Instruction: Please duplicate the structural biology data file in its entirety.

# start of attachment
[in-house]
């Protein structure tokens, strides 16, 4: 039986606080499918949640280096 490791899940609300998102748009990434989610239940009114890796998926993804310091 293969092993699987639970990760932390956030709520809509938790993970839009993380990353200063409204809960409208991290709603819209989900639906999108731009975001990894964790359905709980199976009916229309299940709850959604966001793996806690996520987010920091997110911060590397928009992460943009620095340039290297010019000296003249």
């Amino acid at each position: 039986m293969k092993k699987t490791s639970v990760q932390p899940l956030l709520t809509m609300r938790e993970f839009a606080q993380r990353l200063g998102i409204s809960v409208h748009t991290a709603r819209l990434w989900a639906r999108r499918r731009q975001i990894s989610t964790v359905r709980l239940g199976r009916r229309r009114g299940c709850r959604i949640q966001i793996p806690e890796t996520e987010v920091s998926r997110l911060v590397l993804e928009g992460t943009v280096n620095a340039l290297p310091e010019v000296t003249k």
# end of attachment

[in-house]
């Protein structure tokens, strides 16, 4: 039986606080499918949640280096 490791899940609300998102748009990434989610239940009114890796998926993804310091 293969092993699987639970990760932390956030709520809509938790993970839009993380990353200063409204809960409208991290709603819209989900639906999108731009975001990894964790359905709980199976009916229309299940709850959604966001793996806690996520987010920091997110911060590397928009992460943009620095340039290297010019000296003249």
């Amino acid at each position: 039986m293969k092993k699987t490791s639970v990760q932390p899940l956030l709520t809509m609300r938790e993970f839009a606080q993380r990353l200063g998102i409204s809960v409208h748009t991290a709603r819209l990434w989900a639906r999108r499918r731009q975001i990894s989610t964790v359905r709980l239940g199976r009916r229309r009114g299940c709850r959604i949640q966001i793996p806690e890796t996520e987010v920091s998926r997110l911060v590397l993804e928009g992460t943009v280096n620095a340039l290297p310091e010019v000296t003249k």